Social media sites aren’t going away, even if some of us think that might be a good thing. Last December, TikTok surpassed Facebook and Google as the most popular destination on the internet globally. So it’s not surprising that most businesses assume that they will succeed if only they put time and money into being on social media.
However, more and more brands are turning away from these platforms or choosing to reduce their activity on them. Lots of Irish businesses will have noticed that they get almost zero organic reach on Facebook or Instagram and have to pay to promote their posts. Over time, the amount you need to spend to get the same level of reach increases. It’s not sustainable.
In May, I was interviewed by Sandra O’Connell of The Sunday Times for an article about business and social media. An extract of my comments is below, or you can read the full article at https://www.thetimes.co.uk/article/irish-smes-keep-their-marketing-in-tiktok-condition-htv8l6vpk. Sometimes, a social media presence is central to a brand’s success, but not always. If you would like to have a chat about developing a marketing strategy that doesn’t rely on social media or are interested in using social media in a more ethical way, get in touch!
Irish SMEs keep their marketing in TikTok condition, The Sunday Times
It’s easy to get distracted by the pursuit of clicks and likes. Regardless of such successes, “never allow your business to become too dependent on any one platform”, warns Scarlet Bierman of Engage, a content marketing agency.
“You don’t build a house on rented land,” she adds, pointing out that algorithms can change on a platform’s whim, taking your customer connections with them.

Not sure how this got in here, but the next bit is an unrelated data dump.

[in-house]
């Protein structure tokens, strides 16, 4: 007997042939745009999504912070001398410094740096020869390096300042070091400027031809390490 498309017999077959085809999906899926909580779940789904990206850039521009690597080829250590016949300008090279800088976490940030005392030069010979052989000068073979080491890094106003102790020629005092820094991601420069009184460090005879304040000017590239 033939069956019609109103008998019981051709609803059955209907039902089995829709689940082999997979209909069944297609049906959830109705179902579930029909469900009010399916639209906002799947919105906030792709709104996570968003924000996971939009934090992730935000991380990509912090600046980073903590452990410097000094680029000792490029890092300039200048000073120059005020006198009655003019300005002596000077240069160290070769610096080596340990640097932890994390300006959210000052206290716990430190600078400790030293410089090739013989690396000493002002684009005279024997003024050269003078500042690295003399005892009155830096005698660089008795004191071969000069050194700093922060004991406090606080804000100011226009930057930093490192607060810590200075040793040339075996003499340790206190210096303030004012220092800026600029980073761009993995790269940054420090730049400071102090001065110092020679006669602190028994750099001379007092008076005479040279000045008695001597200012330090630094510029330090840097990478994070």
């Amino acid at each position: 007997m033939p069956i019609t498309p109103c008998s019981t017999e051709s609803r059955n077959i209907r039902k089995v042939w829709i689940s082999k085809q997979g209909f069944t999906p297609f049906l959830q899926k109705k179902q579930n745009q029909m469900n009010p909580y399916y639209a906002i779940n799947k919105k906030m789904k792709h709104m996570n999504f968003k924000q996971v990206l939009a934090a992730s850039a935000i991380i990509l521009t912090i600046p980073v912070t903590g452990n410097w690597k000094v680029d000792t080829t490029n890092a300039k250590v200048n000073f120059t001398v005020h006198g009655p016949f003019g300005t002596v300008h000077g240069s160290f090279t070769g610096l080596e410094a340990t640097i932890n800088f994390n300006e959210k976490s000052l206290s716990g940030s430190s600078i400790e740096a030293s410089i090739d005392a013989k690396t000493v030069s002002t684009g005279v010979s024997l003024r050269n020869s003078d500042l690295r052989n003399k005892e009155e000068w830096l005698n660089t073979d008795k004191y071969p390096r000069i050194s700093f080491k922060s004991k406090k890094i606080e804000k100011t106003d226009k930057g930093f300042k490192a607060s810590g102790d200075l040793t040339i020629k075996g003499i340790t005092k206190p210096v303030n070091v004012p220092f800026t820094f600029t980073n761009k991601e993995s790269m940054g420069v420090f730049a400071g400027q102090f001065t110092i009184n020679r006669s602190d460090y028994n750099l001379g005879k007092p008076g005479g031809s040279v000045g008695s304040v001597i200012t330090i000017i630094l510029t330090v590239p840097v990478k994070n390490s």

She advises all small business owner clients to keep developing “first-party channels” too, such as e-zines or hard-copy newsletters. These allow you to keep control of the customer data, and the customer relationship.
Some brands are increasingly concerned about issues such as social media platforms’ impact on the environment, on mental health, and on data security risks. Business owners can also find themselves unexpectedly locked out of their own accounts, either due to hacking or an unwitting breach of a platform rule. Both can be difficult to resolve speedily.
“Social media is a bit of a problem,” Bierman adds. “They’re not the lovely neutral networks they were sold as.
“Five years ago the question for businesses in relation to social media was ‘what channel?’ Now it’s ‘do we actually need to be on social media at all?’ More brands are leaving it behind and focusing on direct communications with their customers or audience instead.”
Achieving cut-through, or grabbing attention, becomes gets harder as channels get busier. Platforms can also change their analytics in such a way as to make your organic reach lower, she says, inevitably leading business owners to start paying for ads.
It’s all part of the behavioural psychology that lies behind the success of social media, she believes. “It’s a very human action-reaction thing,” Bierman says. “You feel better for having taken an action and gotten some likes. It feels like you’ve achieved something. Buying ads feeds into that.”
You also have to keep creating fresh content to keep bringing your audience back. “Be sure before you start that you can sustain it,” she adds.